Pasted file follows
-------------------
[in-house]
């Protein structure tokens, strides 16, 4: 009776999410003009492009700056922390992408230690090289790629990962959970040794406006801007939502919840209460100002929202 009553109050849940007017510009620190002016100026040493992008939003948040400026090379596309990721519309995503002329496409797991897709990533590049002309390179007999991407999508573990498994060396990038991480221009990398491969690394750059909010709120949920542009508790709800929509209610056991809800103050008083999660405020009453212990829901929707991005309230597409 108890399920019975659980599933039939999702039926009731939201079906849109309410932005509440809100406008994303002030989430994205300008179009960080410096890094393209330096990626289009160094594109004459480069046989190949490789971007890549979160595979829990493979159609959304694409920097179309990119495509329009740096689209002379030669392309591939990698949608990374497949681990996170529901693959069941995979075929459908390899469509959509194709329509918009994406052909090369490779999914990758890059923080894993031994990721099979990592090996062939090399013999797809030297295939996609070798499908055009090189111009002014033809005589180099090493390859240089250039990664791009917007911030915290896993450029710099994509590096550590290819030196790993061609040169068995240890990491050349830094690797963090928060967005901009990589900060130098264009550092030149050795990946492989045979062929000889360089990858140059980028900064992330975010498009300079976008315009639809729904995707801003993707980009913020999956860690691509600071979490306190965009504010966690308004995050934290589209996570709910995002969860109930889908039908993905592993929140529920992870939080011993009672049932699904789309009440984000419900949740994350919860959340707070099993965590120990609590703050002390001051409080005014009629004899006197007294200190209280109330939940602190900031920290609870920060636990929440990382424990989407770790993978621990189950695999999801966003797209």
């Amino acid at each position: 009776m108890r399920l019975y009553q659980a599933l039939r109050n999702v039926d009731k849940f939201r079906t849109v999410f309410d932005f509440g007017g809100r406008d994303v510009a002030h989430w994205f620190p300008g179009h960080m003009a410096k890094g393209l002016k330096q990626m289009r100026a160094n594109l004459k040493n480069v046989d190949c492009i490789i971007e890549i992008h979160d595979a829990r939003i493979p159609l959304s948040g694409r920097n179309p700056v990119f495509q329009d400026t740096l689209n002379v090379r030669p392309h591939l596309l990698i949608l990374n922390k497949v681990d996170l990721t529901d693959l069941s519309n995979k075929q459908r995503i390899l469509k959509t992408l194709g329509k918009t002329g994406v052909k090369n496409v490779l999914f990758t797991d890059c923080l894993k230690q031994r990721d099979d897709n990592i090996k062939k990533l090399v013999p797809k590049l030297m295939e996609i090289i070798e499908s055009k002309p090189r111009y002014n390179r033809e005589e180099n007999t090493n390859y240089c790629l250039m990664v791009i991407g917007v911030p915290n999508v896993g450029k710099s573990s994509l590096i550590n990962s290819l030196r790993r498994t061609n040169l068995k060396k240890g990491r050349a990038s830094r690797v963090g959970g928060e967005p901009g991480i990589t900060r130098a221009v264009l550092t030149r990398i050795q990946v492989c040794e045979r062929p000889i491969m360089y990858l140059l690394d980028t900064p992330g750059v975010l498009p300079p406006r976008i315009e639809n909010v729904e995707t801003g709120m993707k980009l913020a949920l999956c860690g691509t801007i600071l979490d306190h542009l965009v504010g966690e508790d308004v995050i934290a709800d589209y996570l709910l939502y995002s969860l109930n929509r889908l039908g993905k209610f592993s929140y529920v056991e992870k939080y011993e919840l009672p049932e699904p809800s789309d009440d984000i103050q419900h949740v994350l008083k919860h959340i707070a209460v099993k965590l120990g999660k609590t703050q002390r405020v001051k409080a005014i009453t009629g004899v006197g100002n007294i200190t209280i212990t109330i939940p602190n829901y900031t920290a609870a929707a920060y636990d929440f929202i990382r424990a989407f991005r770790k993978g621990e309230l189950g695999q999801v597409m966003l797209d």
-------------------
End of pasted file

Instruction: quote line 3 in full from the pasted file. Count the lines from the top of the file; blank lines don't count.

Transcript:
């Amino acid at each position: 009776m108890r399920l019975y009553q659980a599933l039939r109050n999702v039926d009731k849940f939201r079906t849109v999410f309410d932005f509440g007017g809100r406008d994303v510009a002030h989430w994205f620190p300008g179009h960080m003009a410096k890094g393209l002016k330096q990626m289009r100026a160094n594109l004459k040493n480069v046989d190949c492009i490789i971007e890549i992008h979160d595979a829990r939003i493979p159609l959304s948040g694409r920097n179309p700056v990119f495509q329009d400026t740096l689209n002379v090379r030669p392309h591939l596309l990698i949608l990374n922390k497949v681990d996170l990721t529901d693959l069941s519309n995979k075929q459908r995503i390899l469509k959509t992408l194709g329509k918009t002329g994406v052909k090369n496409v490779l999914f990758t797991d890059c923080l894993k230690q031994r990721d099979d897709n990592i090996k062939k990533l090399v013999p797809k590049l030297m295939e996609i090289i070798e499908s055009k002309p090189r111009y002014n390179r033809e005589e180099n007999t090493n390859y240089c790629l250039m990664v791009i991407g917007v911030p915290n999508v896993g450029k710099s573990s994509l590096i550590n990962s290819l030196r790993r498994t061609n040169l068995k060396k240890g990491r050349a990038s830094r690797v963090g959970g928060e967005p901009g991480i990589t900060r130098a221009v264009l550092t030149r990398i050795q990946v492989c040794e045979r062929p000889i491969m360089y990858l140059l690394d980028t900064p992330g750059v975010l498009p300079p406006r976008i315009e639809n909010v729904e995707t801003g709120m993707k980009l913020a949920l999956c860690g691509t801007i600071l979490d306190h542009l965009v504010g966690e508790d308004v995050i934290a709800d589209y996570l709910l939502y995002s969860l109930n929509r889908l039908g993905k209610f592993s929140y529920v056991e992870k939080y011993e919840l009672p049932e699904p809800s789309d009440d984000i103050q419900h949740v994350l008083k919860h959340i707070a209460v099993k965590l120990g999660k609590t703050q002390r405020v001051k409080a005014i009453t009629g004899v006197g100002n007294i200190t209280i212990t109330i939940p602190n829901y900031t920290a609870a929707a920060y636990d929440f929202i990382r424990a989407f991005r770790k993978g621990e309230l189950g695999q999801v597409m966003l797209d």